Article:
Updated November 8, 2023 - 7:42 pm
The Henderson Police Department will hire recently retired officers next year to help address critical labor shortages, thanks to a City Council decision Tuesday.
The council voted unanimously to approve two critical labor shortage designations, for Henderson police officers and corrections officers.
Police Chief Hollie Chadwick said the staff shortage affects secondary police positions, leaving vacancies open for positions such as animal control public information officers and cold case detectives.
“We won’t compromise what happens on patrol,” Chadwick said. “We have minimum staffing levels throughout the entire city to maintain that standard for Henderson. But there are ancillary assignments that maybe I don’t fill right now because I don’t have the bodies.”
The shortage of corrections officers resulted in millions in overtime pay over the past three years, multiple instances of officers going weeks without days off and multiple failures to follow department policy, according to a Review-Journal investigation.
The shortage designations allow the department to start a program to rehire recently retired Henderson police officers while it recruits and hires more officers to fill vacancies, Chadwick said.
Rehiring retirees will help address the department’s shortage more quickly because they don’t have to go through the long hiring and training process for new recruits. They can fill out the ranks while the city continues to look for long-term hires who take longer to pass through testing, background checks and training.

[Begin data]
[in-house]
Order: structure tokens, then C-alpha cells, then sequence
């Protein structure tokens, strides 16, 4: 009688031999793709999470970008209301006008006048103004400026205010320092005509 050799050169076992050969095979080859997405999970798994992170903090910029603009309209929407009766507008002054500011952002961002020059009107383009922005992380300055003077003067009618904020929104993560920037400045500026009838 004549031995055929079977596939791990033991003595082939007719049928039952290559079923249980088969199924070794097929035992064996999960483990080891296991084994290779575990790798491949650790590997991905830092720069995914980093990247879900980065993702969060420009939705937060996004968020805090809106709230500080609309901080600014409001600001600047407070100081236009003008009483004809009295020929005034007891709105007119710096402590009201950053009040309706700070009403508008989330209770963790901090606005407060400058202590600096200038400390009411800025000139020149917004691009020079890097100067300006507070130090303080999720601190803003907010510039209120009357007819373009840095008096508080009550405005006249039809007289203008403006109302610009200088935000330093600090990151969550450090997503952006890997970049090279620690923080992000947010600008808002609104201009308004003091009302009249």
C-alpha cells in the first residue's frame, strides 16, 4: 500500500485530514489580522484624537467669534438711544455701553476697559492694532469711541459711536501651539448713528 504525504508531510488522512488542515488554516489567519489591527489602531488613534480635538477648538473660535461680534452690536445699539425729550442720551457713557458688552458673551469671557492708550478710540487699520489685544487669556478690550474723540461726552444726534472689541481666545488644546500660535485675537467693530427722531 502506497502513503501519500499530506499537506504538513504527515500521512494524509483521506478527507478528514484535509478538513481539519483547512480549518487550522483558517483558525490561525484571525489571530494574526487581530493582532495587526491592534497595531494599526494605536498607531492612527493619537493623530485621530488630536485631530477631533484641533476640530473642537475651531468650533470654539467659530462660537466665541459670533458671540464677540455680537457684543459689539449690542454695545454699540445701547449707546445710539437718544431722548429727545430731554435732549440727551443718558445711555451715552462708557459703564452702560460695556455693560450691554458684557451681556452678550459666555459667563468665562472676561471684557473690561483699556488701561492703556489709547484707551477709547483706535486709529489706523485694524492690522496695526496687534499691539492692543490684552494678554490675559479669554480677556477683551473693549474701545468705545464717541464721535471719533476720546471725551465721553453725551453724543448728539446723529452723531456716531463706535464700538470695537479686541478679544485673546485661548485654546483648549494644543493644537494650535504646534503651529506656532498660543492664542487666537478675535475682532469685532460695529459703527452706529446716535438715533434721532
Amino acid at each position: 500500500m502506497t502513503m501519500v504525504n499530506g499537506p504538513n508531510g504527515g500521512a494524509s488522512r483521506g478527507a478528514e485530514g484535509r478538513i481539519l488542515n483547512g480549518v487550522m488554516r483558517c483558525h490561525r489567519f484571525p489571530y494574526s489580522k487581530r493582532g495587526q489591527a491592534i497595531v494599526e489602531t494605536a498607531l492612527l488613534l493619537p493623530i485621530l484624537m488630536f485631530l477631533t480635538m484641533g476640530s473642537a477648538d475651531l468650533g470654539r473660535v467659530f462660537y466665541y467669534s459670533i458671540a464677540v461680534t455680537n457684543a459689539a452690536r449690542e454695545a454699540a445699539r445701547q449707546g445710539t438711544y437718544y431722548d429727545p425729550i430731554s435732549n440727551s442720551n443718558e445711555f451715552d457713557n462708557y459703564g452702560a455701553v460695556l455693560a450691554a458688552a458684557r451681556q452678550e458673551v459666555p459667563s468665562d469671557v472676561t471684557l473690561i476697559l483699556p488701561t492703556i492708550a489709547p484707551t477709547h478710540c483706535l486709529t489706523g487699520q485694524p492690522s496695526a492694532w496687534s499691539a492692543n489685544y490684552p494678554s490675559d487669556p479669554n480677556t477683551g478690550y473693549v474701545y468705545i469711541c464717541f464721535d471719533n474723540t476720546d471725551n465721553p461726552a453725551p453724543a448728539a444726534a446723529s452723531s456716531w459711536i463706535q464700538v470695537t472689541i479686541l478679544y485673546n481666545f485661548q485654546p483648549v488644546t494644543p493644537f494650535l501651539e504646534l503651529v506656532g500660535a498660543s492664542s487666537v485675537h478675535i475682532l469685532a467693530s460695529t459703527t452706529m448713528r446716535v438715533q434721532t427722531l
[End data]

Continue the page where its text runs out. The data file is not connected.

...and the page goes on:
Because rehired personnel will need to be familiar with current Henderson police policies and procedures, the department will only rehire officers who retired less than five years ago.
To qualify for rehire, retirees must have received their first retirement benefits check and reached the age at which retirement does not incur an age penalty.
Rehired retirees will be paid a baseline officer salary but will also keep collecting their retirement benefits while on the job. Chadwick said the rehires will not take higher positions in the department away from current personnel.
“It’s a benefit to them also, but it really benefits us because we’re hiring back people that are already trained through the department, understand the policies and procedures and understand the community in the city of Henderson,” Chadwick said. “It makes it a lot easier for us to bring people back that were here and assimilated already, because they can jump right in and help us out.”
The new program will start on March 1, which gives the department time to negotiate the terms of re-employment with the Henderson Police Officers Association and finalize background standards with the Nevada Peace Officers Standards and Training.
The program will last for two years and will need council approval to last any longer than that. Chadwick said retirees will be hired for only two-year stints.
Contact Mark Credico at email@example.com. Follow him on Instagram @writermark2.